Moths and Things
Summer is moth time of year and growing up on my parents farm certainly reinforced that. Leave an inside light on and a window open and you could be assured of returning to find the room inches deep in dying Porina Moths and literally shovels full of their eggs. Like walking on sugar. Most unattractive, and of course a major scourge of pastures.
Ducks to the Rescue
An Uncle of mine had a novel way of combating them. He always had couple of dozen or so breeding ducks, and of course ducks have quite large clutches. He used to hang kerosene lanterns in suitable places. The moths would swarm to the hot lights, singe their wings, and drop into the beaks of the waiting ducks. Nothing wrong with a roasted duck !!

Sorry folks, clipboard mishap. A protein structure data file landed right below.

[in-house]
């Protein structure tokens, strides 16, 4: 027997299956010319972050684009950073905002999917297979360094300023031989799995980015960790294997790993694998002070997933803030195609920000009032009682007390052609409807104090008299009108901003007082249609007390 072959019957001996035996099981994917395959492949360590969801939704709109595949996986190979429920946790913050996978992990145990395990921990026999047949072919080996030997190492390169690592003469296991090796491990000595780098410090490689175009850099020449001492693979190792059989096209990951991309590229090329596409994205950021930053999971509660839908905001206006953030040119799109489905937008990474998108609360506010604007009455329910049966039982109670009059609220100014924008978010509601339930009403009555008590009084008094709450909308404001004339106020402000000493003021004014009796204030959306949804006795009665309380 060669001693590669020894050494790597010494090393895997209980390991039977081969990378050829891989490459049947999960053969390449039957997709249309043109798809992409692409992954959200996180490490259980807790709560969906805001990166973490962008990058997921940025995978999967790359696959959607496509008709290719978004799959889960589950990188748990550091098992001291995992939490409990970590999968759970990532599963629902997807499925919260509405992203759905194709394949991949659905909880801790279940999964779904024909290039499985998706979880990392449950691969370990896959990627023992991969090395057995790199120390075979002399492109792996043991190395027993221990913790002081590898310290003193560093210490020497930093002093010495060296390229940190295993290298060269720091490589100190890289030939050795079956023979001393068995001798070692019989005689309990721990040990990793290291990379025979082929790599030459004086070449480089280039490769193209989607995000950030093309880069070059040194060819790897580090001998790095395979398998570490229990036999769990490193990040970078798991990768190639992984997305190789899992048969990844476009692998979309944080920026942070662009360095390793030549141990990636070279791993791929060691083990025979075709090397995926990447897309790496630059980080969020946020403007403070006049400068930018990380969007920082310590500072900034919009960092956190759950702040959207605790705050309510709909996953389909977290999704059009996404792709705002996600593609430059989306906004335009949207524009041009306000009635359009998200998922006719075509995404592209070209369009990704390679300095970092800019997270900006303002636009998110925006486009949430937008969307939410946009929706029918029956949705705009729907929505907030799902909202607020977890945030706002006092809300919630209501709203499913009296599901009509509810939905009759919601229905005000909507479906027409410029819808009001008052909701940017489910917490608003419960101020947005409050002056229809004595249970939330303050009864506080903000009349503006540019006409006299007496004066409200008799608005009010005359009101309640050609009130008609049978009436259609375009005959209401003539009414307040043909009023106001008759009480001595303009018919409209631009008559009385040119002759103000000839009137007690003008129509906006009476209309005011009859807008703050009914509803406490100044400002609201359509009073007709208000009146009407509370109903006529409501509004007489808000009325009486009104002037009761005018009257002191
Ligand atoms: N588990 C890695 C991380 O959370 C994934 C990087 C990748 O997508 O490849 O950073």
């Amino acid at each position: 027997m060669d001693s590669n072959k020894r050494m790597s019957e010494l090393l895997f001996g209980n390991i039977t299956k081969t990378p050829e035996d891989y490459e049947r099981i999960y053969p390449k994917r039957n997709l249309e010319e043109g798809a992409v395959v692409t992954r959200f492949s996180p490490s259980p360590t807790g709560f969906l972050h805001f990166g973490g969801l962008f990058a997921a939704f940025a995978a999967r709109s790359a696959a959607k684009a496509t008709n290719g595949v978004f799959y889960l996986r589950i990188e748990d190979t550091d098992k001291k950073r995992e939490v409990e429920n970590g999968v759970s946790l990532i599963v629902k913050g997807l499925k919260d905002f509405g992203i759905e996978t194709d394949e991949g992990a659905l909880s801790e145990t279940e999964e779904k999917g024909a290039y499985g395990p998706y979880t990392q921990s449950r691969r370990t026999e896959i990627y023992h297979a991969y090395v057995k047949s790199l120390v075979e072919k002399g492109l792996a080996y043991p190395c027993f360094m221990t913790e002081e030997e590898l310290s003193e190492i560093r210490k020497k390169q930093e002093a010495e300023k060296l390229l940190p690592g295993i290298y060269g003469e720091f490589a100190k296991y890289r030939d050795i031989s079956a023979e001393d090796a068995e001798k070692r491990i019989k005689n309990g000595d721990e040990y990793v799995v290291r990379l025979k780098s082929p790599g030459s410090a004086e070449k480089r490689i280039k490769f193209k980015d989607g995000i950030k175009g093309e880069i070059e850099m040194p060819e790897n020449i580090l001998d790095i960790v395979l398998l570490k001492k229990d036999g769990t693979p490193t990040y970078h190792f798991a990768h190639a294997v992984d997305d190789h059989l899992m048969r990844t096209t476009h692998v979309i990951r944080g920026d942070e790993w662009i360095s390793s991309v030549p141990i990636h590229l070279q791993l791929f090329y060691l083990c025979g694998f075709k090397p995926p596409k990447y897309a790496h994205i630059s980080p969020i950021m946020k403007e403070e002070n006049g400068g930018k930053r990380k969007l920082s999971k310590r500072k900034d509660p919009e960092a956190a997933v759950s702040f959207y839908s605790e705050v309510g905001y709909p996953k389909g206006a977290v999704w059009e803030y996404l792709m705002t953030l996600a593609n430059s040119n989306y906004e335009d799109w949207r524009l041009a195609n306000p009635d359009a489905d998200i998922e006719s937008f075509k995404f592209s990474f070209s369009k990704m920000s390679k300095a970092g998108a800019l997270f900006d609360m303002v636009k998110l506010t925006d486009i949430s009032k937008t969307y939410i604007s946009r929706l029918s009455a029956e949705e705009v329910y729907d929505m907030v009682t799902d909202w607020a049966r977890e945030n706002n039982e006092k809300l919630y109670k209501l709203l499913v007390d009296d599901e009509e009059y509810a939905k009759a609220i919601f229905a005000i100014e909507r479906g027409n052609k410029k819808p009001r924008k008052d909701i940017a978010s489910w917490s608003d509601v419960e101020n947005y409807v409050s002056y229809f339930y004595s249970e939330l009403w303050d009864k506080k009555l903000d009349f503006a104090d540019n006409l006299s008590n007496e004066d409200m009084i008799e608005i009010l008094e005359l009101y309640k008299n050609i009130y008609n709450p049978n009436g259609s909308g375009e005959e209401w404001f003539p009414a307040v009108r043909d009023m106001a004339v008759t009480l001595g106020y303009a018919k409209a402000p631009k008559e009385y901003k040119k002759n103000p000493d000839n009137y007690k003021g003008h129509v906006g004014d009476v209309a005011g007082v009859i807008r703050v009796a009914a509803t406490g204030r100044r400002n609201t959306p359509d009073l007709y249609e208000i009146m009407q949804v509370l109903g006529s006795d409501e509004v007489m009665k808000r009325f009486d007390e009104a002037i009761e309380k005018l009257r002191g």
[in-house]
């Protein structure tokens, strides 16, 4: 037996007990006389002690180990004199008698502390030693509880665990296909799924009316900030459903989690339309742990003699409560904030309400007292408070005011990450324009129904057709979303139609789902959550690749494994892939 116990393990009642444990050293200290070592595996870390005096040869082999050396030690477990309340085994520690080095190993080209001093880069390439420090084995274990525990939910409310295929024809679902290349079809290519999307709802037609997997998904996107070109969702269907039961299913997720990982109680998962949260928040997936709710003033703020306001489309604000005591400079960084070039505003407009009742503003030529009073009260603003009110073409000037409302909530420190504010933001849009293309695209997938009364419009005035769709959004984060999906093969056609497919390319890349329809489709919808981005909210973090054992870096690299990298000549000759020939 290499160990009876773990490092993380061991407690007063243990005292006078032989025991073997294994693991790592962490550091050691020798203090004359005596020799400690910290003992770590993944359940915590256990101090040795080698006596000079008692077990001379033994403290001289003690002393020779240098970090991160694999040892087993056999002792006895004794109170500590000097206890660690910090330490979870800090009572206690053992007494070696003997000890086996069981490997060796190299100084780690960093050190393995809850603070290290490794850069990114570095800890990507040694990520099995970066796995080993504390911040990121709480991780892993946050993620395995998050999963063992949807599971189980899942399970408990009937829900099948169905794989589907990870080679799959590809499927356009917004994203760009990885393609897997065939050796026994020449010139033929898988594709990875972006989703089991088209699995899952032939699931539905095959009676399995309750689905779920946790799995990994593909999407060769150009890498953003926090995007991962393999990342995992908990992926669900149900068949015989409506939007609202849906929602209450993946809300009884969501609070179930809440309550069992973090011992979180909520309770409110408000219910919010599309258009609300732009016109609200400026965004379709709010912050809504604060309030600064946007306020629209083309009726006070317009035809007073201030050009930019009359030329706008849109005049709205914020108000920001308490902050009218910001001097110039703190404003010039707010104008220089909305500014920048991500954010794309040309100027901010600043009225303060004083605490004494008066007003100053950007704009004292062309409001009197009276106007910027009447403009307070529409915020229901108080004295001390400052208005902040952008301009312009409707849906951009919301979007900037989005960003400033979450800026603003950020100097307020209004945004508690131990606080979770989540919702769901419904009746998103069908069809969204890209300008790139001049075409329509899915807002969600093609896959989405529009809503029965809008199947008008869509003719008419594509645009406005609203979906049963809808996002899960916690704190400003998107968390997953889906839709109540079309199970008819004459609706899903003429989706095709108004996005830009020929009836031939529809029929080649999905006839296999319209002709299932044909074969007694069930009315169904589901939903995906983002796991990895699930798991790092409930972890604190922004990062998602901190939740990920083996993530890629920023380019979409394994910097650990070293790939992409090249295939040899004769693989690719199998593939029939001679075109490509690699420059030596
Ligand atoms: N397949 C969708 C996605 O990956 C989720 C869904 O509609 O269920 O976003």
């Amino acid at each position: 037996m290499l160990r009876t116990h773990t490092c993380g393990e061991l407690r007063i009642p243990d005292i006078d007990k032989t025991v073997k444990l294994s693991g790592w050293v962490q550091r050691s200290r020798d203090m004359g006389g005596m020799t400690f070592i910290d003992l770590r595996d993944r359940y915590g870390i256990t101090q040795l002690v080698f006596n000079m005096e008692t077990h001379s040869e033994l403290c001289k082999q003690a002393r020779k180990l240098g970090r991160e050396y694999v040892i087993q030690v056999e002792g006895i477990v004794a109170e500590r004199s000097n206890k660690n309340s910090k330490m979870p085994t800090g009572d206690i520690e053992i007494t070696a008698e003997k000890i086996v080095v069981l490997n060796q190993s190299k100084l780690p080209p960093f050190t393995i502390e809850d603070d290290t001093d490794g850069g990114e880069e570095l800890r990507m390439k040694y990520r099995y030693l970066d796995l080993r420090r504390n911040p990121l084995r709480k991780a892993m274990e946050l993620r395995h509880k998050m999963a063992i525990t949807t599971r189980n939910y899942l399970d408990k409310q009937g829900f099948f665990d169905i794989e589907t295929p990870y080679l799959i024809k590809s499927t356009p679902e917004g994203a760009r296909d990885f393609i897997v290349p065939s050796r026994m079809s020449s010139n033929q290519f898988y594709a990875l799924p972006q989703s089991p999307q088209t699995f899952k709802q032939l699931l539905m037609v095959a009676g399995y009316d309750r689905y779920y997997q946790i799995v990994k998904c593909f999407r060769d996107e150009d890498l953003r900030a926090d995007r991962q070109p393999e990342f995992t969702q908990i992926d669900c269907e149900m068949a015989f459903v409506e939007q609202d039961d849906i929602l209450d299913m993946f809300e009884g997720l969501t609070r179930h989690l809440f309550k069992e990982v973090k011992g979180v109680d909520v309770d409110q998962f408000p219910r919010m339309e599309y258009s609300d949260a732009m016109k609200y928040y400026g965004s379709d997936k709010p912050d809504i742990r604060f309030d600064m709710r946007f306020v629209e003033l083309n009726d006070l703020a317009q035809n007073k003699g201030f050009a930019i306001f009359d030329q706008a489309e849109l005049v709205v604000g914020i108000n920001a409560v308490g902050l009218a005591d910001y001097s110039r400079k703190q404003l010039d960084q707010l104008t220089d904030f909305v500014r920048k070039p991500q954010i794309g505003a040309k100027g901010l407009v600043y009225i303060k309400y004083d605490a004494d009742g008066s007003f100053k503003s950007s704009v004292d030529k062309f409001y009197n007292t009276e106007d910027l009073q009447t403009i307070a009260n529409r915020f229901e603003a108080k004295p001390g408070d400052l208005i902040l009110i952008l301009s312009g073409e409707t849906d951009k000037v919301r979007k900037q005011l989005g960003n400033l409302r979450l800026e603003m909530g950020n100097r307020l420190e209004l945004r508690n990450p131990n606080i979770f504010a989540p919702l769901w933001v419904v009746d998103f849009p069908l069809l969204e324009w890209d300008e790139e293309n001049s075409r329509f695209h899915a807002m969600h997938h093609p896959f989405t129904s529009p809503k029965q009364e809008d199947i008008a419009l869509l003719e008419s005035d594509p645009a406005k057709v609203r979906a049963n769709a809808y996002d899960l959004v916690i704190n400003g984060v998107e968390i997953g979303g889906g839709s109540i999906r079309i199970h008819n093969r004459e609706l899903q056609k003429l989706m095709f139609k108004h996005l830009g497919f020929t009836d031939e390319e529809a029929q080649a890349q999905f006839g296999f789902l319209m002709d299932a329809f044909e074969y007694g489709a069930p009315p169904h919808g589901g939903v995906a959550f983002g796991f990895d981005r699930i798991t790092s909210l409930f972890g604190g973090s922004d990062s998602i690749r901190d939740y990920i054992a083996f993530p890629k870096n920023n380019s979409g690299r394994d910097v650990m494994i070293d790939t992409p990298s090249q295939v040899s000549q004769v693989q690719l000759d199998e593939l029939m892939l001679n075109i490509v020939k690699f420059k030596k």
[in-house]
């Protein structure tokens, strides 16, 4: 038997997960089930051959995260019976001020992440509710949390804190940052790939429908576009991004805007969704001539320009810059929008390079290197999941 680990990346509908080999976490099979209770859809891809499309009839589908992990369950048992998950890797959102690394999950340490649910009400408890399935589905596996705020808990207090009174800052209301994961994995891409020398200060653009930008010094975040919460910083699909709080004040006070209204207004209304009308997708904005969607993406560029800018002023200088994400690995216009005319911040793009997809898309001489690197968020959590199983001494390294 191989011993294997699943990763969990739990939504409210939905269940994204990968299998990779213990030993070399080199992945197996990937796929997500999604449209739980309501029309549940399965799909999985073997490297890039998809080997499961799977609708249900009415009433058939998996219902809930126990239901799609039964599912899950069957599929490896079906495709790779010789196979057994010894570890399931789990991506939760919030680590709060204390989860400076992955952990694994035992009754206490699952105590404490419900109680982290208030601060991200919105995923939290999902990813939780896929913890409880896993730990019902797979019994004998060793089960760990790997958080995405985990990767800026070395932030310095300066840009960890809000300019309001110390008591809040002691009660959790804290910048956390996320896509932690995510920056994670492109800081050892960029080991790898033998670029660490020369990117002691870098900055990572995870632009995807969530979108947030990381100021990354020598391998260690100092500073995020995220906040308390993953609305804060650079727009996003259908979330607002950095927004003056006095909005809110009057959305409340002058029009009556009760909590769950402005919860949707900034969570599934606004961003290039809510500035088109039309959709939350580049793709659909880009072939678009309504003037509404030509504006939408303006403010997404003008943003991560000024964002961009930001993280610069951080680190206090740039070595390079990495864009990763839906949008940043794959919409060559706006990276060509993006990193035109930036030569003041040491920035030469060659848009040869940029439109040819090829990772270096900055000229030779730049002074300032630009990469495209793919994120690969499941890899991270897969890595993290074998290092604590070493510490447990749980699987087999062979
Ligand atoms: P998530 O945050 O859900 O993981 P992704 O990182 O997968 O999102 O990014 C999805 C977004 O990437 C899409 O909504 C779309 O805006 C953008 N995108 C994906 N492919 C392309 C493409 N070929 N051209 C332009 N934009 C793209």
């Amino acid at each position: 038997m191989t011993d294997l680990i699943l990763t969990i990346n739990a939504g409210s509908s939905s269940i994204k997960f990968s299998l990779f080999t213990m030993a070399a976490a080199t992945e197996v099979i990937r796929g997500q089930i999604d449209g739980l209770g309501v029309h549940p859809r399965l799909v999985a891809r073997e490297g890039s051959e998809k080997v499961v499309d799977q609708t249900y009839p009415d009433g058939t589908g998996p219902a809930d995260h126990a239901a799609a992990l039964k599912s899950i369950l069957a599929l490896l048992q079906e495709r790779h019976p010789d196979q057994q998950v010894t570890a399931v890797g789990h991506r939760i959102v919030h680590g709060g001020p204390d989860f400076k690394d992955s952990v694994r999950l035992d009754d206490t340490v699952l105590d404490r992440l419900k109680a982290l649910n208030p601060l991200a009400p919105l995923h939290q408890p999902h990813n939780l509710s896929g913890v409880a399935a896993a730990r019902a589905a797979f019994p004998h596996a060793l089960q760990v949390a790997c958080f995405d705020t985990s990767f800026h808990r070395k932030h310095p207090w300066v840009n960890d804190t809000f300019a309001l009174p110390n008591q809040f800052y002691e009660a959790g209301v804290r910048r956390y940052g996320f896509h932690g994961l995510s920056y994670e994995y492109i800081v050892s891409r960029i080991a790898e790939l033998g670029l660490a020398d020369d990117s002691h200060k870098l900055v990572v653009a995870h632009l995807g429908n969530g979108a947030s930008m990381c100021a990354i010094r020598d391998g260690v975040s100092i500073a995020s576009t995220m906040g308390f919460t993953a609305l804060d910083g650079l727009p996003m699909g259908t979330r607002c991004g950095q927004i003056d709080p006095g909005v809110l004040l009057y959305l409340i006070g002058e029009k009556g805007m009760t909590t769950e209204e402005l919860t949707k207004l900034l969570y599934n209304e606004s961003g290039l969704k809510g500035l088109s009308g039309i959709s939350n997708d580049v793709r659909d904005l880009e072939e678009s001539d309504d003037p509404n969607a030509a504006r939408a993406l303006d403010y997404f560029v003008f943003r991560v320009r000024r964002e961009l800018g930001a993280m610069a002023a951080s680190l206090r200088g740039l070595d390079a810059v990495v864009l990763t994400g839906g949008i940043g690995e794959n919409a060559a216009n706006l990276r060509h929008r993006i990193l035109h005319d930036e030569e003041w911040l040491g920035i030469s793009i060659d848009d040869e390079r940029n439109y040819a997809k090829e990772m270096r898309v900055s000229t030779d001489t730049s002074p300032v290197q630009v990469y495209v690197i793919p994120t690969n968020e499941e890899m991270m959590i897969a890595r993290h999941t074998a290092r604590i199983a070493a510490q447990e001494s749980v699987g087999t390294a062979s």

These moths are far from the smallest we see,
with many so small as to be impossible to catch
Moths on Stewart Island
I know very little about our native moths, of which I understand there are over 1100 separate species. But we do see them while walking on Ulva. Most are tiny, and guests occasionally comment on the small dust motes we see especially as we walk through a patch of sunlight. They are often surprised when I tell them they are moths, as most expect moths to be nocturnal. But lots of ours are active in daytime. And I guess a good source of food for our Fantails.
And talking of Fantails, It’s been years since I’ve seen so many, both on Ulva and around Sails Ashore and the wider village. Often seeing several, almost flocking in quite a small area. Although the last couple of months have been much better weather, the late Spring and “Summer” up until early February were very wet and cold. And perhaps this has driven them into the lower altitude forests. Or perhaps they know something about the coming Autumn and Winter that we are yet to find out. But whatever the reason they are always a delight to see.